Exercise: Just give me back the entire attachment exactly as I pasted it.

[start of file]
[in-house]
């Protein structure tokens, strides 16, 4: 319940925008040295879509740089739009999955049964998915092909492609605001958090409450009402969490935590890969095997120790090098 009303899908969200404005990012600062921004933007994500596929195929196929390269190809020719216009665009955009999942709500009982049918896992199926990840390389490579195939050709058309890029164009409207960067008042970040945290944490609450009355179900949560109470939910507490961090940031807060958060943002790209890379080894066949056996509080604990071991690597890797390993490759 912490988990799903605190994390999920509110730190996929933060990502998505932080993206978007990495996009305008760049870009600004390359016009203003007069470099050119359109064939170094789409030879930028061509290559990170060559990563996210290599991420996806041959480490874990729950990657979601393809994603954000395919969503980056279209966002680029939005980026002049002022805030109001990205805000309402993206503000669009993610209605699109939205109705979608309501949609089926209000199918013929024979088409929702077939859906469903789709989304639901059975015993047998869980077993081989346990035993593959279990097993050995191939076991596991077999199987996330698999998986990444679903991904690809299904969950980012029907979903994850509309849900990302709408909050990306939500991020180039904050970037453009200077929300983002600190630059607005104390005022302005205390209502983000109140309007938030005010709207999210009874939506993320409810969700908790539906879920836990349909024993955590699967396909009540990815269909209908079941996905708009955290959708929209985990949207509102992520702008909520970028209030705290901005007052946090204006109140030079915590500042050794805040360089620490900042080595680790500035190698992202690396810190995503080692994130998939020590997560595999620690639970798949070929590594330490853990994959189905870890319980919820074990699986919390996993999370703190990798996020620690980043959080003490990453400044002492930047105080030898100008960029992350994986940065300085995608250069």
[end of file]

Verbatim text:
[in-house]
């Protein structure tokens, strides 16, 4: 319940925008040295879509740089739009999955049964998915092909492609605001958090409450009402969490935590890969095997120790090098 009303899908969200404005990012600062921004933007994500596929195929196929390269190809020719216009665009955009999942709500009982049918896992199926990840390389490579195939050709058309890029164009409207960067008042970040945290944490609450009355179900949560109470939910507490961090940031807060958060943002790209890379080894066949056996509080604990071991690597890797390993490759 912490988990799903605190994390999920509110730190996929933060990502998505932080993206978007990495996009305008760049870009600004390359016009203003007069470099050119359109064939170094789409030879930028061509290559990170060559990563996210290599991420996806041959480490874990729950990657979601393809994603954000395919969503980056279209966002680029939005980026002049002022805030109001990205805000309402993206503000669009993610209605699109939205109705979608309501949609089926209000199918013929024979088409929702077939859906469903789709989304639901059975015993047998869980077993081989346990035993593959279990097993050995191939076991596991077999199987996330698999998986990444679903991904690809299904969950980012029907979903994850509309849900990302709408909050990306939500991020180039904050970037453009200077929300983002600190630059607005104390005022302005205390209502983000109140309007938030005010709207999210009874939506993320409810969700908790539906879920836990349909024993955590699967396909009540990815269909209908079941996905708009955290959708929209985990949207509102992520702008909520970028209030705290901005007052946090204006109140030079915590500042050794805040360089620490900042080595680790500035190698992202690396810190995503080692994130998939020590997560595999620690639970798949070929590594330490853990994959189905870890319980919820074990699986919390996993999370703190990798996020620690980043959080003490990453400044002492930047105080030898100008960029992350994986940065300085995608250069």